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Further Investigations of the Possibility that
the Nucleons of Nuclei are, Where Possible,
Organized into Alpha Particles: The Proton Data

An alpha particle, composed of two neutrons and two protons, is an amazing structure. It is relatively compact and has an extraordinary level of binding energy compared with smaller nuclides such as a deuteron or triteron. Binding energy is like, and perhaps is identical with, potential energy. Energetically it would be difficult for nucleons in a nucleus not to come together and form alpha particles wherever possible. This suggests that the binding energies of larger nuclei are composed of that due to the formation of alpha particles and that due to the arrangement of alpha particles and the extra nucleons. This latter binding energy will be called the excess binding energy. It is computed for a nuclide by subtracting from its binding energy the possible number of alpha particles it could contain times 28.29567 million electron volts (MeV), the binding energy of an alpha particle. The plot of the excess binding energies for the alpha nuclides shows a shell structure. The plot of this excess binding energy for the nuclides which could contain exactly an integral number of alpha particles is shown below.

It might appear that the graph above indicates the existence of only three shells: 1 to 2, 3 to 14 and 15 to 25. The upper limits of those shells correspond to filled shells. Fourteen alpha particles means there are 28 neutrons and 28 protons. Twenty five alpha particles correspond to 50 neutrons and 50 protons. Fifty and 28 are nuclear magic numbers.

The alpha nuclides only go up to 25 alpha particles. The range can be extended by including extra neutrons. The analysis for extra neutrons has been carried out The Neutron Data. This material covers the case of extra protons. When extra protons are included the range does not even reach 25 alpha particles, but the results are of interest anyway.

The incremental binding energy of a nuclide with a alpha particles is the excess binding energy of that nuclide less the excess binding energy of the nuclide with (a-1) alpha particles. An inspection of the graph for the incremental excess binding energies of the alpha nuclides, shown below, reveals that the 3 to 14 shell is composed of subshells. The end points of those subshells are levels of neutrons and protons that correspond with the nuclear magic numbers.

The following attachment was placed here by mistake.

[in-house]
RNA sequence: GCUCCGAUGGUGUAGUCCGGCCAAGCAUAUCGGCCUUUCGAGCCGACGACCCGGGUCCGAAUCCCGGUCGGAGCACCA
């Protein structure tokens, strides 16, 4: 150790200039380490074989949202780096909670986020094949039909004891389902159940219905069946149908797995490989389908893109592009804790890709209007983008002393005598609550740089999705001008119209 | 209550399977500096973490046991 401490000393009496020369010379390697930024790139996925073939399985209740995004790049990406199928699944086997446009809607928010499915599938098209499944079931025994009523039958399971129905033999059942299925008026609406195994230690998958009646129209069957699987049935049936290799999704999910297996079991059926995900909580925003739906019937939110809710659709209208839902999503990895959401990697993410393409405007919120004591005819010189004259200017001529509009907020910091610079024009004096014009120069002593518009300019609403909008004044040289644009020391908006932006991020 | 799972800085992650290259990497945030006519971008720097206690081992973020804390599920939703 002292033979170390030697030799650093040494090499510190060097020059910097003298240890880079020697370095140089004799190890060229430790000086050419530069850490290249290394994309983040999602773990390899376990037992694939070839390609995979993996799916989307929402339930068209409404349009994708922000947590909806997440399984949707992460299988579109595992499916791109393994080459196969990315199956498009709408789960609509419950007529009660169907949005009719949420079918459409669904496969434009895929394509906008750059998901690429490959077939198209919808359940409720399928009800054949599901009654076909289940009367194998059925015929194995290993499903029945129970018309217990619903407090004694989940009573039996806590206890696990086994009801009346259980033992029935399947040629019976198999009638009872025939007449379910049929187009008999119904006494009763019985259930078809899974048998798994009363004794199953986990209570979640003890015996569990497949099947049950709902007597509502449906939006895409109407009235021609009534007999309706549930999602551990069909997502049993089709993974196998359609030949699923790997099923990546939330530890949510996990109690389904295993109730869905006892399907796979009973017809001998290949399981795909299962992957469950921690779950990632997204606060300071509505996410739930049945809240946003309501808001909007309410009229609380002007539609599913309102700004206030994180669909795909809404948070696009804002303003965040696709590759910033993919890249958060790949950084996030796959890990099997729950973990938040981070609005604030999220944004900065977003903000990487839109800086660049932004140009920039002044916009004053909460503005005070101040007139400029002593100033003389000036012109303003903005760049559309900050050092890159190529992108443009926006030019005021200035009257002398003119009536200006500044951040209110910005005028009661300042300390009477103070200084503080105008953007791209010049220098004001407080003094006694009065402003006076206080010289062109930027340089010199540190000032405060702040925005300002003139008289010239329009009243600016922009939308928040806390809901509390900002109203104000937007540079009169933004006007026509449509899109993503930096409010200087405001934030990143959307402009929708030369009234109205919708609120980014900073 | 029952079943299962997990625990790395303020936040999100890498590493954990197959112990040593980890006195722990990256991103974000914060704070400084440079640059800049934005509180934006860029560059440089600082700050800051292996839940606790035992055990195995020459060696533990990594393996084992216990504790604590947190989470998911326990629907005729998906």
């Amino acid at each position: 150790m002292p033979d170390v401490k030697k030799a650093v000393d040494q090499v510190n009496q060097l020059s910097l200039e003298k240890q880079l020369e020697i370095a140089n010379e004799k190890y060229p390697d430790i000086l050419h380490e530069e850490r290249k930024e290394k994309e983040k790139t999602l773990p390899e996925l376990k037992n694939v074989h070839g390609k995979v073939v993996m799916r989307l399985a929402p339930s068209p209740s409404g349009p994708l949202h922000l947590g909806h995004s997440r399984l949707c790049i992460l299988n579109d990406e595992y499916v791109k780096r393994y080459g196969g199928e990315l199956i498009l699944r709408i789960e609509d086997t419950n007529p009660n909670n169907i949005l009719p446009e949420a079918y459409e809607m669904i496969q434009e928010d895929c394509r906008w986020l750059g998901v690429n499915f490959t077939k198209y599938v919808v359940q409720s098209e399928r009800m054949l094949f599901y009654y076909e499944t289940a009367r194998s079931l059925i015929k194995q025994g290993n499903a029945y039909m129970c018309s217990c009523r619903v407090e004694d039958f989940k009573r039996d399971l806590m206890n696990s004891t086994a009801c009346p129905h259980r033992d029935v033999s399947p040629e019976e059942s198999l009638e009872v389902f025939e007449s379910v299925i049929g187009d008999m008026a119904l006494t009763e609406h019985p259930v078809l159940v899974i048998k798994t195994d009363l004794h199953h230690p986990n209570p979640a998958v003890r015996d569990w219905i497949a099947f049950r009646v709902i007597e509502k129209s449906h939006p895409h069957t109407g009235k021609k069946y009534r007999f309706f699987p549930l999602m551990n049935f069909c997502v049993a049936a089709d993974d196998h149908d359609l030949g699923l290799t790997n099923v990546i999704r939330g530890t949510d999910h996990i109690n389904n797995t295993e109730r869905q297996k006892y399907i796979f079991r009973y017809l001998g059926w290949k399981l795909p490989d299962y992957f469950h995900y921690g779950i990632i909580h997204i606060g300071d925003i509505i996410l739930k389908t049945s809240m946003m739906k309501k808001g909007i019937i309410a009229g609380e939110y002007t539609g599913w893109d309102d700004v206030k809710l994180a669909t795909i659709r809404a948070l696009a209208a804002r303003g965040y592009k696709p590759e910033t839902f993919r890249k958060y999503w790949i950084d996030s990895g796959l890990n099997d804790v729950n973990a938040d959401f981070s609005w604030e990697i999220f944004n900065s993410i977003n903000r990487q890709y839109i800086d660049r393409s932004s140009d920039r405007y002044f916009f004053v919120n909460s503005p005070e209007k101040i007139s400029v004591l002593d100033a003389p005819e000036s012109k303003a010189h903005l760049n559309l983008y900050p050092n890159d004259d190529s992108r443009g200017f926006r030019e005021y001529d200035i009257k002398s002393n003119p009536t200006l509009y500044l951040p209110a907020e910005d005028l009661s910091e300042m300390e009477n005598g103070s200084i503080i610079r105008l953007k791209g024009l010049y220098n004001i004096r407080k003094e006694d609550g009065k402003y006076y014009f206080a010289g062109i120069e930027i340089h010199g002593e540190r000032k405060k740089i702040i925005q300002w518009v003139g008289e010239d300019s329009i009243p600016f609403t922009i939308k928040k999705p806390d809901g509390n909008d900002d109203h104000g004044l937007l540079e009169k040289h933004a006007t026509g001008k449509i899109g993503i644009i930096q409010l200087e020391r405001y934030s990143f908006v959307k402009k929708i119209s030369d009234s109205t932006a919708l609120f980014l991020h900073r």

The numbers of alpha particles where there is a sharp drop; 3, 7, 10 and 14 correspond to 6, 14, 20 and 28 neutrons, all magic numbers. At points of sharp drops in the IXSBE the numbers of protons are 7, 15, 21 and 29, none of which are magic numbers. This indicates some dominance of the neutron numbers.

The graphs for the case of the two, four and six extra protons are shown below.

The sharp drops at 3, 7 and 14 alpha particles and corresponding to 6, 14 and 28 neutrons are maintained for the two and four extra protons cases.

The Second Differences in the Excess Binding Energy:
The Interaction Binding Energy of the Last Two Alpha Particles

According to the theory developed previously the increments in the incremental excess binding energies of alpha particles (the second differences in excess binding energy) should be negative, reflecting the net repulsion of alpha particles for each other, and constant within a shell. The graphs of the data for the cases considered above are shown below.

For this case there are the spike associated with a transition between shells the other values are generally near zero with some above and some below.

Except where the spikes occur for transitions from one shell to another the values are generally negative and roughly constant.

As in the previous cases the alpha-plus-four-protons and alpha-plus-six-protons nuclides give the interaction energies for the alpha particles in the same shell as negative.

The Alpha Particle and Proton Cross Differences

According to the theory the cross differences of excess binding energy is equal to the interactive binding energy of the last alpha particle with the last extra proton. According to another development the alpha particle has a nucleonic (strong force) charge that is a fraction of that of the proton. This means that protons should be repelled by alpha particles and thus the interactive binding energy should be negative when the increments are computed from the binding energy of nuclides in the same shell. The following graphs give the results of that computation.

In each case when the spikes associated with a change in shell the data points are predominantly negative. According to the conventional theory both protons and neutrons should be strongly attracted to alpha particles. Results here and a previous study indicate that alpha particles and neutrons are attracted to each other but alpha particles and protons are repelled by each other.

Conclusions

The incremental excess binding energy of alpha particles for various numbers of extra protons displays sharp drops at particular numbers of alpha particles. These drops occur at the numbers of neutrons correspond to the number of neutrons reach a level where a neutron shell is filled and additional neutrons must go to a higher shell.

The previous theoretical analysis that the increments in the incremental excess binding energies of alpha particles should be negative and roughly constant within a shell is confirmed.


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